Test All Pregnant Women for Smoking, Say NHS Chiefs

Test All Pregnant Women for Smoking, Say NHS Chiefs

The NHS, in an attempt to persuade pregnant women to stop smoking, has asked hospitals to test pregnant women for level of carbon monoxide indicating their smoking habits. Duncan Selbie Public Health England’s (PHE) chief director wants women to be monitored by doctors and midwives throughout their pregnancy and wants them to help pregnant mothers quit.

Further initiatives include banning hospital smoking shelters, having medical staff give out nicotine gum and patches as well as counseling patients to use e-cigarettes. Selbie relates that since one in four inpatients are smokers, they can be counseled for smoking cessation while admitted to the hospital. Evidence has shown if someone gets help to quit, they are much more successful.

The Royal College of Midwives (RCM) supports testing only if the moms- to- be agree. Janet Fyle, the RCM’s professional policy advisor relates that the NHS needs to realize some moms in lower socioeconomic groups smoke because they are stressed by their situation. But PHE relates that hospitals are not doing enough due to misguided sympathy, believing tolerating smoking in patients and hospital patients is a firm of collusion.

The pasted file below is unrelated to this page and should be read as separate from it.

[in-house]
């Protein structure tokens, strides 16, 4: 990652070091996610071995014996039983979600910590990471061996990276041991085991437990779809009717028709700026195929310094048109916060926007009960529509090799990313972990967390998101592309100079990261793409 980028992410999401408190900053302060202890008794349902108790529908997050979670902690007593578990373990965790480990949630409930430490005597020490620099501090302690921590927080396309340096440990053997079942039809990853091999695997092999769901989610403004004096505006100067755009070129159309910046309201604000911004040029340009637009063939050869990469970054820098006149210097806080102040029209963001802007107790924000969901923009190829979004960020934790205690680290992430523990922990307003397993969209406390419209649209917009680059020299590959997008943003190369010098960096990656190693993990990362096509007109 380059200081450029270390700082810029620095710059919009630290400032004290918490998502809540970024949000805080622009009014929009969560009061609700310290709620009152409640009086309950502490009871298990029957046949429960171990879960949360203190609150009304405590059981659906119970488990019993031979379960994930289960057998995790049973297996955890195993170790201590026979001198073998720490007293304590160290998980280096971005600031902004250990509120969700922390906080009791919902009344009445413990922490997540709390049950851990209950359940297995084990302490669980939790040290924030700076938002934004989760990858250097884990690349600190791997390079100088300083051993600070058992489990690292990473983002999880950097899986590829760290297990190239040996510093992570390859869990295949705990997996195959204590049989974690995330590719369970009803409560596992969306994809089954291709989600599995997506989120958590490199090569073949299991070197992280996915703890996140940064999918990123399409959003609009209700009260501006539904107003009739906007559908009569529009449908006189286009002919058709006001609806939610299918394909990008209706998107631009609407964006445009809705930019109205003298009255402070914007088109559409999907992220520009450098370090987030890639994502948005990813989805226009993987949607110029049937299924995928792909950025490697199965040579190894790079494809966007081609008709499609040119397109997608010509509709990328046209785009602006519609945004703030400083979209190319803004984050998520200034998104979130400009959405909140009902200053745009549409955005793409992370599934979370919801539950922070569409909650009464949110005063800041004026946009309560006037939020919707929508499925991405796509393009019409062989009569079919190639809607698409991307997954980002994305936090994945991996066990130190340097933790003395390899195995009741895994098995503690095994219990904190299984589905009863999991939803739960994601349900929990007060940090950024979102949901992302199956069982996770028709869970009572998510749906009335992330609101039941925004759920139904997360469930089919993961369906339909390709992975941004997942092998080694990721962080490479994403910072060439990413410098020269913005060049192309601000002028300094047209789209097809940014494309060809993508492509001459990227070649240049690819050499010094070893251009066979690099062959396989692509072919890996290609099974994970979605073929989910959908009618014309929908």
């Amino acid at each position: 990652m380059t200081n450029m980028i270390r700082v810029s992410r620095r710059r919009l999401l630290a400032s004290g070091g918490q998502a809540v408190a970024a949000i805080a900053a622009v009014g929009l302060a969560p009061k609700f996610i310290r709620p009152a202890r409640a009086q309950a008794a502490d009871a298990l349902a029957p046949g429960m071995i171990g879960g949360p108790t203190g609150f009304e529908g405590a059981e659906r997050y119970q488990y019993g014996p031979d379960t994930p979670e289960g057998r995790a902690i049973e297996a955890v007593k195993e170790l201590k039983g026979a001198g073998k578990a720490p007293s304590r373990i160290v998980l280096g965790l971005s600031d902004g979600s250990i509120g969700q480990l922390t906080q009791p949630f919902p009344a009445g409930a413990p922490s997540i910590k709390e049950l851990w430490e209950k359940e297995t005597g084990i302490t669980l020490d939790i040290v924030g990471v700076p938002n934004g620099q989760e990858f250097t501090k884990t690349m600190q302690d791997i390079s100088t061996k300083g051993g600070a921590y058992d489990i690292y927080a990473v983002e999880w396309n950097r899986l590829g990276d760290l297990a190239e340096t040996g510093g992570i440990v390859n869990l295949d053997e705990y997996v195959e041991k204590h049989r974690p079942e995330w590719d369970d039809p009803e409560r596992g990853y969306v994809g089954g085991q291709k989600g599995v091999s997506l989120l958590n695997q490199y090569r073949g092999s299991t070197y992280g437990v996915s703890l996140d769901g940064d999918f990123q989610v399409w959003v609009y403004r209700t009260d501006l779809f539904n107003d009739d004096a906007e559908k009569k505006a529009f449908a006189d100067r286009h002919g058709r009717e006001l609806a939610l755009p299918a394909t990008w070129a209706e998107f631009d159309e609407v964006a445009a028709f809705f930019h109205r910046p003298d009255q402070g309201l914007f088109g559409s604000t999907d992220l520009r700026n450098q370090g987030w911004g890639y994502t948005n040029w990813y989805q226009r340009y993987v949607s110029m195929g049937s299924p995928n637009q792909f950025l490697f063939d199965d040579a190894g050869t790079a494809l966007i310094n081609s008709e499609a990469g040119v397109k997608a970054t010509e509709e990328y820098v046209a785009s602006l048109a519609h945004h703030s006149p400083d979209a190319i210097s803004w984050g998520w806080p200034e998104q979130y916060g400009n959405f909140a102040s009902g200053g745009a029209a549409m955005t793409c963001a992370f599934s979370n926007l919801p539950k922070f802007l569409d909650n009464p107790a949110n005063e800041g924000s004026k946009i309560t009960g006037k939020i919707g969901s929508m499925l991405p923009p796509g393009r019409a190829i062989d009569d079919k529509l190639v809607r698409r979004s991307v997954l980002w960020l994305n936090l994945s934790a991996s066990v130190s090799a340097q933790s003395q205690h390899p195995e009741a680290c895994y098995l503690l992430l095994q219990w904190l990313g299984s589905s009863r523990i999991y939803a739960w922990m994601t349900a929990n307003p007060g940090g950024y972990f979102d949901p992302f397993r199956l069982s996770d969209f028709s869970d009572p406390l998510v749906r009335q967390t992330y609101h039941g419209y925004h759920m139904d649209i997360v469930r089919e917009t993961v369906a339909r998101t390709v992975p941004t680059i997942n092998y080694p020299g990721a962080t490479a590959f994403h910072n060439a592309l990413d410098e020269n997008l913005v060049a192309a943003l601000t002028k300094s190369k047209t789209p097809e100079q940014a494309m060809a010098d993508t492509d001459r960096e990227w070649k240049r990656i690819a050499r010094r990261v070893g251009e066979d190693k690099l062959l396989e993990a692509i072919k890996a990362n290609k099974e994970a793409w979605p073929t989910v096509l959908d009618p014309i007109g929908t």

Selbie has praised programs like Taunton and Somerset NHS trust that plays recordings if children asking patients not to smoke and the mend way. NHS in Kent that deploys wardens to ask people to stop smoking on it’s grounds and referring them to get professional health.

Key Points:

  • 1The public health chief of England is recommending that pregnant women receive tests to determine whether or not they have been smoking cigarettes.
  • 2The Royal College of Midwives supports this initiative set forth by the Public Health of England.
  • 3Under the Public Health of England’s plan, hospitals would ban smoking areas and raise awareness of the dangers of nicotine.

One in four hospital inpatients smokes, but too many hospitals do too little